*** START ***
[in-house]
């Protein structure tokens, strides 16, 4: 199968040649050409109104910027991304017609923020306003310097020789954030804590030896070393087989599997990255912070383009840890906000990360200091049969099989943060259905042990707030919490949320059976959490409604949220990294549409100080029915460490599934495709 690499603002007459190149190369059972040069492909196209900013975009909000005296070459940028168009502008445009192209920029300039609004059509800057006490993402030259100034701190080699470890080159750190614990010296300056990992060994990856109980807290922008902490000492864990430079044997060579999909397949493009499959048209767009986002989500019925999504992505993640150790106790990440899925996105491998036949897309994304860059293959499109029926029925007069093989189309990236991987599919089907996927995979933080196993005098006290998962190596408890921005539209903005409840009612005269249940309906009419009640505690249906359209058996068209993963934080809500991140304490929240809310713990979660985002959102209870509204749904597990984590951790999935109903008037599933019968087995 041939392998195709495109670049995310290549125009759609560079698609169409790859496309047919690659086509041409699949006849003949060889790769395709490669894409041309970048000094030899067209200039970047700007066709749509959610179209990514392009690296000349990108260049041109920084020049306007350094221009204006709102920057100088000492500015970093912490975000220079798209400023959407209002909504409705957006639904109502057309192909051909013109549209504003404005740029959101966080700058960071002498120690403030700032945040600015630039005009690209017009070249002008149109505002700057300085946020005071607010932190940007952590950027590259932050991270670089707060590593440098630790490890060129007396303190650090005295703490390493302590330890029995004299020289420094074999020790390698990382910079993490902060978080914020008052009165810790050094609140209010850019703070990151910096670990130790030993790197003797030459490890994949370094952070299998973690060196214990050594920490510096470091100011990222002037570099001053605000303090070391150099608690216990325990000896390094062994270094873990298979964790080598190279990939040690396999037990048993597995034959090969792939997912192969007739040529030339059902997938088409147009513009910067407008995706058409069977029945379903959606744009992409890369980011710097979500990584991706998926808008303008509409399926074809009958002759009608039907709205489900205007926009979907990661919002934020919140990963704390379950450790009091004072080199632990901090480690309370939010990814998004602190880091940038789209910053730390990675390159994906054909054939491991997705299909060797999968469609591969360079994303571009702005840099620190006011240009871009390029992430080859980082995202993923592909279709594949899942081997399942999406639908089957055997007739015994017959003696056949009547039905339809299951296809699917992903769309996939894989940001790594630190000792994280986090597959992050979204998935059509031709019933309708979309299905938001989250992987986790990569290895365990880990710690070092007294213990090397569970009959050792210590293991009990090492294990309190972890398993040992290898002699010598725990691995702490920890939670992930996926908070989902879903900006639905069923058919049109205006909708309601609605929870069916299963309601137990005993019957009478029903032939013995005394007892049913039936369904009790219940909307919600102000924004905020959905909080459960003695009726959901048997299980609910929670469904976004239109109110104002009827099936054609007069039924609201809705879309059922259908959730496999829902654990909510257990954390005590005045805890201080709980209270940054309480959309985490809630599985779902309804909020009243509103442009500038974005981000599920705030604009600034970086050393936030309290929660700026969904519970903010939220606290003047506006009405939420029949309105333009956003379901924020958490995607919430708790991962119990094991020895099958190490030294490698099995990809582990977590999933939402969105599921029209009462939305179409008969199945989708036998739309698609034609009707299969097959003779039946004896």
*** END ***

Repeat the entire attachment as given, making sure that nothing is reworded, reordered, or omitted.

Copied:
[in-house]
């Protein structure tokens, strides 16, 4: 199968040649050409109104910027991304017609923020306003310097020789954030804590030896070393087989599997990255912070383009840890906000990360200091049969099989943060259905042990707030919490949320059976959490409604949220990294549409100080029915460490599934495709 690499603002007459190149190369059972040069492909196209900013975009909000005296070459940028168009502008445009192209920029300039609004059509800057006490993402030259100034701190080699470890080159750190614990010296300056990992060994990856109980807290922008902490000492864990430079044997060579999909397949493009499959048209767009986002989500019925999504992505993640150790106790990440899925996105491998036949897309994304860059293959499109029926029925007069093989189309990236991987599919089907996927995979933080196993005098006290998962190596408890921005539209903005409840009612005269249940309906009419009640505690249906359209058996068209993963934080809500991140304490929240809310713990979660985002959102209870509204749904597990984590951790999935109903008037599933019968087995 041939392998195709495109670049995310290549125009759609560079698609169409790859496309047919690659086509041409699949006849003949060889790769395709490669894409041309970048000094030899067209200039970047700007066709749509959610179209990514392009690296000349990108260049041109920084020049306007350094221009204006709102920057100088000492500015970093912490975000220079798209400023959407209002909504409705957006639904109502057309192909051909013109549209504003404005740029959101966080700058960071002498120690403030700032945040600015630039005009690209017009070249002008149109505002700057300085946020005071607010932190940007952590950027590259932050991270670089707060590593440098630790490890060129007396303190650090005295703490390493302590330890029995004299020289420094074999020790390698990382910079993490902060978080914020008052009165810790050094609140209010850019703070990151910096670990130790030993790197003797030459490890994949370094952070299998973690060196214990050594920490510096470091100011990222002037570099001053605000303090070391150099608690216990325990000896390094062994270094873990298979964790080598190279990939040690396999037990048993597995034959090969792939997912192969007739040529030339059902997938088409147009513009910067407008995706058409069977029945379903959606744009992409890369980011710097979500990584991706998926808008303008509409399926074809009958002759009608039907709205489900205007926009979907990661919002934020919140990963704390379950450790009091004072080199632990901090480690309370939010990814998004602190880091940038789209910053730390990675390159994906054909054939491991997705299909060797999968469609591969360079994303571009702005840099620190006011240009871009390029992430080859980082995202993923592909279709594949899942081997399942999406639908089957055997007739015994017959003696056949009547039905339809299951296809699917992903769309996939894989940001790594630190000792994280986090597959992050979204998935059509031709019933309708979309299905938001989250992987986790990569290895365990880990710690070092007294213990090397569970009959050792210590293991009990090492294990309190972890398993040992290898002699010598725990691995702490920890939670992930996926908070989902879903900006639905069923058919049109205006909708309601609605929870069916299963309601137990005993019957009478029903032939013995005394007892049913039936369904009790219940909307919600102000924004905020959905909080459960003695009726959901048997299980609910929670469904976004239109109110104002009827099936054609007069039924609201809705879309059922259908959730496999829902654990909510257990954390005590005045805890201080709980209270940054309480959309985490809630599985779902309804909020009243509103442009500038974005981000599920705030604009600034970086050393936030309290929660700026969904519970903010939220606290003047506006009405939420029949309105333009956003379901924020958490995607919430708790991962119990094991020895099958190490030294490698099995990809582990977590999933939402969105599921029209009462939305179409008969199945989708036998739309698609034609009707299969097959003779039946004896």